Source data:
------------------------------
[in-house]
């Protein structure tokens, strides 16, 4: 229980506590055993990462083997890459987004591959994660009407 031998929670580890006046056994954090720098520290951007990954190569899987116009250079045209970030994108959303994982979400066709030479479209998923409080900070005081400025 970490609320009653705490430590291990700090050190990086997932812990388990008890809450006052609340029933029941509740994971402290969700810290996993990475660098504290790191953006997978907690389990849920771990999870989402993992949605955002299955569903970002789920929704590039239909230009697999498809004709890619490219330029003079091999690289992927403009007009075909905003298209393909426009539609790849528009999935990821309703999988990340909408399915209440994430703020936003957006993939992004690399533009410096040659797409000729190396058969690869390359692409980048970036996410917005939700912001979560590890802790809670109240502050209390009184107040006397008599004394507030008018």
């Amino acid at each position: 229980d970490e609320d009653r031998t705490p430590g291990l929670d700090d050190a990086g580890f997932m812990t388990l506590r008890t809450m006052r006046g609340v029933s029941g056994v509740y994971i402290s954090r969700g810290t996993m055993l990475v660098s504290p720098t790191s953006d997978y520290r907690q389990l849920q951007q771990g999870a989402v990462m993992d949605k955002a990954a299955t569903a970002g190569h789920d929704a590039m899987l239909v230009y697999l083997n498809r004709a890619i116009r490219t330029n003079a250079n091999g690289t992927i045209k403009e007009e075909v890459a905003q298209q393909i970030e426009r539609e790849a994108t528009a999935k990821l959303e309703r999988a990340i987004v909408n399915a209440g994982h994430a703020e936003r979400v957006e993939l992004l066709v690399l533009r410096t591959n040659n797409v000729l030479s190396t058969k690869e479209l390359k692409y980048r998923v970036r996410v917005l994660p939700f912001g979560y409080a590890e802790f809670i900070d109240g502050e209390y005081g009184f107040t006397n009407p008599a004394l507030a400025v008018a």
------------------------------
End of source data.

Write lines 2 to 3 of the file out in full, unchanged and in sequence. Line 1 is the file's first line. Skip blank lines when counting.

């Protein structure tokens, strides 16, 4: 229980506590055993990462083997890459987004591959994660009407 031998929670580890006046056994954090720098520290951007990954190569899987116009250079045209970030994108959303994982979400066709030479479209998923409080900070005081400025 970490609320009653705490430590291990700090050190990086997932812990388990008890809450006052609340029933029941509740994971402290969700810290996993990475660098504290790191953006997978907690389990849920771990999870989402993992949605955002299955569903970002789920929704590039239909230009697999498809004709890619490219330029003079091999690289992927403009007009075909905003298209393909426009539609790849528009999935990821309703999988990340909408399915209440994430703020936003957006993939992004690399533009410096040659797409000729190396058969690869390359692409980048970036996410917005939700912001979560590890802790809670109240502050209390009184107040006397008599004394507030008018």
């Amino acid at each position: 229980d970490e609320d009653r031998t705490p430590g291990l929670d700090d050190a990086g580890f997932m812990t388990l506590r008890t809450m006052r006046g609340v029933s029941g056994v509740y994971i402290s954090r969700g810290t996993m055993l990475v660098s504290p720098t790191s953006d997978y520290r907690q389990l849920q951007q771990g999870a989402v990462m993992d949605k955002a990954a299955t569903a970002g190569h789920d929704a590039m899987l239909v230009y697999l083997n498809r004709a890619i116009r490219t330029n003079a250079n091999g690289t992927i045209k403009e007009e075909v890459a905003q298209q393909i970030e426009r539609e790849a994108t528009a999935k990821l959303e309703r999988a990340i987004v909408n399915a209440g994982h994430a703020e936003r979400v957006e993939l992004l066709v690399l533009r410096t591959n040659n797409v000729l030479s190396t058969k690869e479209l390359k692409y980048r998923v970036r996410v917005l994660p939700f912001g979560y409080a590890e802790f809670i900070d109240g502050e209390y005081g009184f107040t006397n009407p008599a004394l507030a400025v008018a």